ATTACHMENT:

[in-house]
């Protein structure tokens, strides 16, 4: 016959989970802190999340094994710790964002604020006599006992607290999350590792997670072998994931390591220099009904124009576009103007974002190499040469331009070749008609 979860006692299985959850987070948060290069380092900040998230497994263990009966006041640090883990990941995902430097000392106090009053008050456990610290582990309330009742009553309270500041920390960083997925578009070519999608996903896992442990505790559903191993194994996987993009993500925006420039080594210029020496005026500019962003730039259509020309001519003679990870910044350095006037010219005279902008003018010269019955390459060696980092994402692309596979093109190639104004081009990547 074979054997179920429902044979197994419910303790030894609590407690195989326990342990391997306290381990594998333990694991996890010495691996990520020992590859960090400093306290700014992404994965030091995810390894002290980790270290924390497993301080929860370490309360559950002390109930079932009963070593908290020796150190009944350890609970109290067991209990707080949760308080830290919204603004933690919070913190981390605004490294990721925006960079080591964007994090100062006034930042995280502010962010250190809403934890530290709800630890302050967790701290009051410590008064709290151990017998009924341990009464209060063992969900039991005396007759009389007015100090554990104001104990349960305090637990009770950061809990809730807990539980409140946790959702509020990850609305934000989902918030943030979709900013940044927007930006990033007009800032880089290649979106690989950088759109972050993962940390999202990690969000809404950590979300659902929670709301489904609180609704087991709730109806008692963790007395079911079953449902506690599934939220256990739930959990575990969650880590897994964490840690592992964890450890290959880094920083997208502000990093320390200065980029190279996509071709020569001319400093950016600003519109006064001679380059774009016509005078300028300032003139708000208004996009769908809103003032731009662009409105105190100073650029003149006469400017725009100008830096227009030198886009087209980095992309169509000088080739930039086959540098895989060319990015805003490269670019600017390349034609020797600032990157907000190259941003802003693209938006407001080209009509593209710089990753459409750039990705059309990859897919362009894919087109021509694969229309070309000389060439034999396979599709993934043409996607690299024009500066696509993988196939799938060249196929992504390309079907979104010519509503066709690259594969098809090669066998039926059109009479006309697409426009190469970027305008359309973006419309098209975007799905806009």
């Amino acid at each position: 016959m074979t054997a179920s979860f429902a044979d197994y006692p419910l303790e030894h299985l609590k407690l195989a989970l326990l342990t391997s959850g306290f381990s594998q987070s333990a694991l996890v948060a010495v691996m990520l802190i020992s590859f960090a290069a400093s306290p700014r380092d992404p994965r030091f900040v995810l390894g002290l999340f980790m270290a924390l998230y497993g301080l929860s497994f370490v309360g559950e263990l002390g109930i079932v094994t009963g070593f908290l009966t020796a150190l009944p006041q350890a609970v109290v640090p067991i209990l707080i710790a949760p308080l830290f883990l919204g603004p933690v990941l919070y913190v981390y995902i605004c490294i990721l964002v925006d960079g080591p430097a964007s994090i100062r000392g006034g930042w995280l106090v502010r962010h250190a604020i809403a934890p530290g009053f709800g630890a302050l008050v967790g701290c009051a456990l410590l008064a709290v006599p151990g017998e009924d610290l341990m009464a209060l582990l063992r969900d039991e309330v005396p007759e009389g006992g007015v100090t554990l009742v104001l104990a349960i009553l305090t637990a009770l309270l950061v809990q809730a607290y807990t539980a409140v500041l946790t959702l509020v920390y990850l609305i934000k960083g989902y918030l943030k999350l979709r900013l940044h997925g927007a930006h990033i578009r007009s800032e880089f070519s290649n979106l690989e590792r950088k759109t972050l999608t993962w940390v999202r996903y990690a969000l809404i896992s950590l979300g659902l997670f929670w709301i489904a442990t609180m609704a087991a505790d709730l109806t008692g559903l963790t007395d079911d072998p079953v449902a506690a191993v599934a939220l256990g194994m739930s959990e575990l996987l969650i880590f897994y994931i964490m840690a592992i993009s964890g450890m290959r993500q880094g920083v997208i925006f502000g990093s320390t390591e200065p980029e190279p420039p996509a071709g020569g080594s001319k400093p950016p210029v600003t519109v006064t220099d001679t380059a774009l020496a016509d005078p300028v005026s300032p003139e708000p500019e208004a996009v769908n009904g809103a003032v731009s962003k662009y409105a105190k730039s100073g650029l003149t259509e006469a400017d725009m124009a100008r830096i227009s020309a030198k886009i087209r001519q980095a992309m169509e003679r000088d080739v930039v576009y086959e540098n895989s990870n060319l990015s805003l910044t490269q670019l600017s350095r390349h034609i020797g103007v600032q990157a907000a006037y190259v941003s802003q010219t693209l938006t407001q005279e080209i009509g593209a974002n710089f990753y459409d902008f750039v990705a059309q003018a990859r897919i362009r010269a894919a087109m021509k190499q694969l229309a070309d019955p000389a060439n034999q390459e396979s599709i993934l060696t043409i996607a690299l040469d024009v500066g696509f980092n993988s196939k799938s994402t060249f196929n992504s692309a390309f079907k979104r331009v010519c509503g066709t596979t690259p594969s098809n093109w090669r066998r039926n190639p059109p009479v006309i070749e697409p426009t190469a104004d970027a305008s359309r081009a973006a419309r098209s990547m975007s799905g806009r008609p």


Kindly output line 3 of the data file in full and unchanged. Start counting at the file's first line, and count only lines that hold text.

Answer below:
């Amino acid at each position: 016959m074979t054997a179920s979860f429902a044979d197994y006692p419910l303790e030894h299985l609590k407690l195989a989970l326990l342990t391997s959850g306290f381990s594998q987070s333990a694991l996890v948060a010495v691996m990520l802190i020992s590859f960090a290069a400093s306290p700014r380092d992404p994965r030091f900040v995810l390894g002290l999340f980790m270290a924390l998230y497993g301080l929860s497994f370490v309360g559950e263990l002390g109930i079932v094994t009963g070593f908290l009966t020796a150190l009944p006041q350890a609970v109290v640090p067991i209990l707080i710790a949760p308080l830290f883990l919204g603004p933690v990941l919070y913190v981390y995902i605004c490294i990721l964002v925006d960079g080591p430097a964007s994090i100062r000392g006034g930042w995280l106090v502010r962010h250190a604020i809403a934890p530290g009053f709800g630890a302050l008050v967790g701290c009051a456990l410590l008064a709290v006599p151990g017998e009924d610290l341990m009464a209060l582990l063992r969900d039991e309330v005396p007759e009389g006992g007015v100090t554990l009742v104001l104990a349960i009553l305090t637990a009770l309270l950061v809990q809730a607290y807990t539980a409140v500041l946790t959702l509020v920390y990850l609305i934000k960083g989902y918030l943030k999350l979709r900013l940044h997925g927007a930006h990033i578009r007009s800032e880089f070519s290649n979106l690989e590792r950088k759109t972050l999608t993962w940390v999202r996903y990690a969000l809404i896992s950590l979300g659902l997670f929670w709301i489904a442990t609180m609704a087991a505790d709730l109806t008692g559903l963790t007395d079911d072998p079953v449902a506690a191993v599934a939220l256990g194994m739930s959990e575990l996987l969650i880590f897994y994931i964490m840690a592992i993009s964890g450890m290959r993500q880094g920083v997208i925006f502000g990093s320390t390591e200065p980029e190279p420039p996509a071709g020569g080594s001319k400093p950016p210029v600003t519109v006064t220099d001679t380059a774009l020496a016509d005078p300028v005026s300032p003139e708000p500019e208004a996009v769908n009904g809103a003032v731009s962003k662009y409105a105190k730039s100073g650029l003149t259509e006469a400017d725009m124009a100008r830096i227009s020309a030198k886009i087209r001519q980095a992309m169509e003679r000088d080739v930039v576009y086959e540098n895989s990870n060319l990015s805003l910044t490269q670019l600017s350095r390349h034609i020797g103007v600032q990157a907000a006037y190259v941003s802003q010219t693209l938006t407001q005279e080209i009509g593209a974002n710089f990753y459409d902008f750039v990705a059309q003018a990859r897919i362009r010269a894919a087109m021509k190499q694969l229309a070309d019955p000389a060439n034999q390459e396979s599709i993934l060696t043409i996607a690299l040469d024009v500066g696509f980092n993988s196939k799938s994402t060249f196929n992504s692309a390309f079907k979104r331009v010519c509503g066709t596979t690259p594969s098809n093109w090669r066998r039926n190639p059109p009479v006309i070749e697409p426009t190469a104004d970027a305008s359309r081009a973006a419309r098209s990547m975007s799905g806009r008609p």